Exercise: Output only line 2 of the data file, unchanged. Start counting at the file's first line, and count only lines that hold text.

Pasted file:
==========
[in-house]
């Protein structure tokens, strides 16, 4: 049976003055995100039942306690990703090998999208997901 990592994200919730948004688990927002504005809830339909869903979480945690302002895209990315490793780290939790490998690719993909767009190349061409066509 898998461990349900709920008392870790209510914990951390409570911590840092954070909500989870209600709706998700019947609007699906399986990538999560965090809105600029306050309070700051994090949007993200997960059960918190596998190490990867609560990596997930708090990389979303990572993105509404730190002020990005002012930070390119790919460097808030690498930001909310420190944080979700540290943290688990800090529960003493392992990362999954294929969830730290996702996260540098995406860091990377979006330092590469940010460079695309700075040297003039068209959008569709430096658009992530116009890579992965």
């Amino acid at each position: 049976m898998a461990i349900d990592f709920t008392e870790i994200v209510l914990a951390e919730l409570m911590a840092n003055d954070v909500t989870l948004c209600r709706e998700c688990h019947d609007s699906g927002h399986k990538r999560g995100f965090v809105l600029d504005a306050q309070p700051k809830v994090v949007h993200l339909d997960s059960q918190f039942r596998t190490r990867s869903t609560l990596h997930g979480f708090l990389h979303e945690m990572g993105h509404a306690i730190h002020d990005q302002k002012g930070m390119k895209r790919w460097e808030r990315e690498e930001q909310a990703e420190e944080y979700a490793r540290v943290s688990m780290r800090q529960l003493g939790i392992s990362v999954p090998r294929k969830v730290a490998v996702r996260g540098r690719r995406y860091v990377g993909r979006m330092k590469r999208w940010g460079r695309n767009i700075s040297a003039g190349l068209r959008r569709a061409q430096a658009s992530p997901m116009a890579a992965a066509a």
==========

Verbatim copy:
């Protein structure tokens, strides 16, 4: 049976003055995100039942306690990703090998999208997901 990592994200919730948004688990927002504005809830339909869903979480945690302002895209990315490793780290939790490998690719993909767009190349061409066509 898998461990349900709920008392870790209510914990951390409570911590840092954070909500989870209600709706998700019947609007699906399986990538999560965090809105600029306050309070700051994090949007993200997960059960918190596998190490990867609560990596997930708090990389979303990572993105509404730190002020990005002012930070390119790919460097808030690498930001909310420190944080979700540290943290688990800090529960003493392992990362999954294929969830730290996702996260540098995406860091990377979006330092590469940010460079695309700075040297003039068209959008569709430096658009992530116009890579992965």